We believe so strongly in our product that we'll deliver the first toothbrush to your door for free (offer)!
You can break down the conflict into the classic rising action and climax structure. If you're so inclined, you can do what we just did and highlight your offer at the end. In any case, once you familiarize yourself with the formula, your copywriting, your ads, and your website content will almost make you feel like you're filling in the blank.
3. Have an Objective Metric of Success
Earlier we talked about how one of the strongest selling points of inbound marketing is its measurability. Well, that still hasn't changed. If you're struggling to come up with compelling statistics or an overarching data measurement paradigm, you may want to consider looking into OKRs.
The "OKR" in this acronym stands for Objectives and Key Results. What this means is that you'll set a few objectives, or goals, for yourself, and then you'll sit down and figure out the key results.
So, for example, if your company objective is to increase revenues by 5 percent for the quarter, your key results may very well include developing an inbound marketing plan that includes your YouTube channel and your company blog.
Google uses the OKR structure to set internal goals. If you read their recommendations with OKRs, you'll see that they have rules around what makes for a challenging and reasonably ambitious OKR. Companies that want to be specific with their inbound marketing efforts can build accountability and enhance transparency around their campaigns with the help of the OKR system.
Here's How You Can Keep the Momentum Going
So you've taken our advice and applied it to your inbound marketing strategy. What can you do to maximize your results? From where we're sitting, there are a few key ways that you can continue to optimize your inbound marketing strategy.
1. Expand Your Campaigns
One of the best parts of inbound marketing is the fact that your lead generation abilities aren't limited to how much you can pay. You can always write another blog post or record another video.
If you go back to the buyer persona phase, chances are that you had multiple prospects in mind. The example of the educational game developer, for instance, could be selling to parents, schools, and local tutoring organizations.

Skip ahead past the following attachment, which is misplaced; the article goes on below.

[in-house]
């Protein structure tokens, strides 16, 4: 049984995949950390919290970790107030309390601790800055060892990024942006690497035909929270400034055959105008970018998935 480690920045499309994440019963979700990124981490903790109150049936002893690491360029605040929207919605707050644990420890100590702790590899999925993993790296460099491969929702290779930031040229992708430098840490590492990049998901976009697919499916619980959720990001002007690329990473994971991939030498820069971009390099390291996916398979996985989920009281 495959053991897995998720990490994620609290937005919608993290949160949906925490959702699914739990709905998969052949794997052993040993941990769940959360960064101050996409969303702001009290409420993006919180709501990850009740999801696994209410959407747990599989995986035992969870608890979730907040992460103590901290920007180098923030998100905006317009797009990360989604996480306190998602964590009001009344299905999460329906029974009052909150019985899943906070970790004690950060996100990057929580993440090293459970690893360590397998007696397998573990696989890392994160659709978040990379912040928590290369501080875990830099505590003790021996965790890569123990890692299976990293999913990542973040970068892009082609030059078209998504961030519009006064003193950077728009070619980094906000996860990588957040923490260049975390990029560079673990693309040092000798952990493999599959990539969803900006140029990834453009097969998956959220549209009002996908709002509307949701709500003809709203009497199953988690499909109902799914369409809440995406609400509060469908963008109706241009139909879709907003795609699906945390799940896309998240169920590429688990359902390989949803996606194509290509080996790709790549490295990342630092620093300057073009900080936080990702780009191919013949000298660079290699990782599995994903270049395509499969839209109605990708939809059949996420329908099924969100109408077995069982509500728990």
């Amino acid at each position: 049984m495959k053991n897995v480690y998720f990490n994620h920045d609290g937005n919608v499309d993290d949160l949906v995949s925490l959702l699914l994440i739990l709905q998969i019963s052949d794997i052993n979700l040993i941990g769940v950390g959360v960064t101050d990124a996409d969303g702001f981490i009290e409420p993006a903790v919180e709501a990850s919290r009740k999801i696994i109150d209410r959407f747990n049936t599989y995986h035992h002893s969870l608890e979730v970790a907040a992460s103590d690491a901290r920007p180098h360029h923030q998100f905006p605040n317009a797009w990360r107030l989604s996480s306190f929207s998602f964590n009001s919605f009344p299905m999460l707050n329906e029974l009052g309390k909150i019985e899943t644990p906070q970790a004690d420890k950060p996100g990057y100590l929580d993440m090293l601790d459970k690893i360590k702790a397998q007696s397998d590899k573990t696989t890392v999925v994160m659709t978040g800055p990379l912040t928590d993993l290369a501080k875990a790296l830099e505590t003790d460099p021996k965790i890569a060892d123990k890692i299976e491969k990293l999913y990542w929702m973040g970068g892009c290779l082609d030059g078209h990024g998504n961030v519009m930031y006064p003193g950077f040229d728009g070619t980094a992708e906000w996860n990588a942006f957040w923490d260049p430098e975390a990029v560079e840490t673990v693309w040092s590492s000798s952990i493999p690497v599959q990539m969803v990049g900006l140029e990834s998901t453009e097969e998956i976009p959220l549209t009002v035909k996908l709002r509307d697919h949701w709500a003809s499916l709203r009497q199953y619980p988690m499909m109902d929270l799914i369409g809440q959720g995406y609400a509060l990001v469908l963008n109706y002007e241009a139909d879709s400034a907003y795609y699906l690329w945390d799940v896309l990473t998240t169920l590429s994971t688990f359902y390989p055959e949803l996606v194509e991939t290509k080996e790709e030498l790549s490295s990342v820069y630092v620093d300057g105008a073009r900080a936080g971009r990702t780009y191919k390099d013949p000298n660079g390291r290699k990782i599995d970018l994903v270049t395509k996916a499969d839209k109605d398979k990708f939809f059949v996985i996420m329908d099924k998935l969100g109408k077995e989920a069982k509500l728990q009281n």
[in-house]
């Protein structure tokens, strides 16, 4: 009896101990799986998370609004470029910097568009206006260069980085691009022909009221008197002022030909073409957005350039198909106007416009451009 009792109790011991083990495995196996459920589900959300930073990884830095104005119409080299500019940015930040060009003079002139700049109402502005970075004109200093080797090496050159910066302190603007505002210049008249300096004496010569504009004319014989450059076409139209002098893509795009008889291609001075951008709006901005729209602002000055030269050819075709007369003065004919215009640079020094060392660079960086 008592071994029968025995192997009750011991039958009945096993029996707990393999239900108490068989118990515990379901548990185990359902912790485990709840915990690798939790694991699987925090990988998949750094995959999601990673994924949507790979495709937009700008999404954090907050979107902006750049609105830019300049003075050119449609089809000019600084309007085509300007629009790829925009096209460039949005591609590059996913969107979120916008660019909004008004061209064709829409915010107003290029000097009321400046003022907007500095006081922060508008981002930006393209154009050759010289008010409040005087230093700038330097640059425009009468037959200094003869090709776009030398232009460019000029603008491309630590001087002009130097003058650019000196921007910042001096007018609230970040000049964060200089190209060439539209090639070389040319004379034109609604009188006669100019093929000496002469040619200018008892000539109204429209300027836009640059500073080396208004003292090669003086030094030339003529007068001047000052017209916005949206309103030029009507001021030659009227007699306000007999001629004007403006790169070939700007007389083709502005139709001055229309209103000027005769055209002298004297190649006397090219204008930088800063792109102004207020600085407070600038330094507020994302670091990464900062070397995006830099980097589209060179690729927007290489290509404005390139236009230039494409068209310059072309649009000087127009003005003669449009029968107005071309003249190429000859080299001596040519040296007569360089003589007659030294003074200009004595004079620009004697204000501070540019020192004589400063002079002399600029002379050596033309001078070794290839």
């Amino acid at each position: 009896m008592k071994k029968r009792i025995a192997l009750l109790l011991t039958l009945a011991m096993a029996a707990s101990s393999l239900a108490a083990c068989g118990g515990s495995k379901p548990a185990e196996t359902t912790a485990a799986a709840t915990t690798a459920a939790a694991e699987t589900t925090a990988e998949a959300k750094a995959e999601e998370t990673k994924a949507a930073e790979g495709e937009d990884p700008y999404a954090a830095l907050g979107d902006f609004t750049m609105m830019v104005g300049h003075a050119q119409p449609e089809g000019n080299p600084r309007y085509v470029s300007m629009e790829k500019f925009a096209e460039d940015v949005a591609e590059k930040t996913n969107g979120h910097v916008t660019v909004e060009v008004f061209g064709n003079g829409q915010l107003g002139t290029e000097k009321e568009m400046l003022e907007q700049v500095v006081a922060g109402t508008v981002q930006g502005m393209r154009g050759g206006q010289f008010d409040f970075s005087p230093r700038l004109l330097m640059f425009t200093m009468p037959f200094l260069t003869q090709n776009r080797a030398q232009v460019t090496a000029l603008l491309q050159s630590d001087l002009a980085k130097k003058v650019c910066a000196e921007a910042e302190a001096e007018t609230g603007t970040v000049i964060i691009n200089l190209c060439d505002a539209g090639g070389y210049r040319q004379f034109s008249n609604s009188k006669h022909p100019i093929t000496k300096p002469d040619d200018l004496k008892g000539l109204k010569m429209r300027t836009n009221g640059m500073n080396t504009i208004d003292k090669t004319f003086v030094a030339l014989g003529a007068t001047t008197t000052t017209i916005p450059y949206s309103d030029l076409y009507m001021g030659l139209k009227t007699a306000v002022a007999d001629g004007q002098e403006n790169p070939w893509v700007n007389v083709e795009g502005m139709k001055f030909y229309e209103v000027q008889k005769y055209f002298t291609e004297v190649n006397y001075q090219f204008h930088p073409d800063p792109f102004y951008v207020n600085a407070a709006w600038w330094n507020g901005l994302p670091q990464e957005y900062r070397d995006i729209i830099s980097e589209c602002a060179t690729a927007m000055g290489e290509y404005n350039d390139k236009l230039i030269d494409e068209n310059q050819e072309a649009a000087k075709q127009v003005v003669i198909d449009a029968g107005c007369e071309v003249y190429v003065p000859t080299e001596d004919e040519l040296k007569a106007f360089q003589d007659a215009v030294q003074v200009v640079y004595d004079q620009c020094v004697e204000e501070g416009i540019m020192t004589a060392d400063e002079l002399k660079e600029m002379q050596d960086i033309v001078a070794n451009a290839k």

Instead of creating landing pages that appeal to everyone who might be interested in your service or product, you can take your campaigns to the next level by creating new funnels for every buyer persona that you can think of. In many cases, different folks will be at differing levels of awareness — this is your chance to make content for all of them.
2. Get More Efficient
Marketing teams in all industries are prone to getting stuck and losing momentum in long-term inbound marketing campaigns. Typically, it's not because their content writers suddenly forgot how to use complete sentences. It's because the team is constantly reinventing the wheel when it comes to their marketing.
Some ways that you can avoid this fate include:
1. Repurpose Your Content
Let's say you've decided to work on customer engagement this quarter and you've got an email and a social media post to compose. On paper, you could write two separate items altogether. Or, you could dust off an old blog post and write a shorter updated version alongside your spruced-up Facebook post graphic.
2. Use Technology
We're going to let you in on an open marketing secret:
A lot of the work that goes into inbound marketing is tedious.
You've got to prune your email list, test conversion rates, and explore your technological options. With so much on your plate, the last thing you need is to be doing everything yourself.
The good news is that you don't have to watch helplessly while the clock keeps ticking. There are tools you can use to automate your content marketing process as possible.
3. Get Creative With Your Funnel
When you've got an inbound marketing campaign that's performing well, it can be tempting to look at the stats and say, "If it ain't broke, don't fix it.". Sometimes, however, your funnel is just a few adjustments away from generating higher customer conversion rates.
Do you have a short email course that solves a pressing problem? Are webinars and training sessions an option for people who want to get more value out of their products?
Don't let your campaign get stagnant. If you start with the question, "How can we inject more value into our funnel?", the results of your customer engagement efforts could surprise you.
Should Inbound Marketing Be on Your Company's To-Do List?
Facebook has shut down again, the radio can't book your slot until next month, and you're reacquainting yourself with Google after yet another algorithm change. How do you continue to generate leads and grow your business?
Inbound marketing is a strategy that can yield incredible results in the long run. Whether you're getting on YouTube, pushing blog posts, or giving your website a makeover, this advertising approach can give you sustainable leads even when the rest of the internet has shut down.
Even so, however, there are no guarantees that your business will be able to pull off a profitable inbound marketing campaign on its first try.
Sure, you can take hours out of your busy schedule to choose software solutions and tools. You can also spend a few more months tweaking your internal processes and then causing upheaval when you inevitably find something else.
Or, instead, you can choose an all-in-one system with a solid track record. As a company, we're committed to making collaboration, customer service, and email marketing simple for businesses.
Schedule your demo today.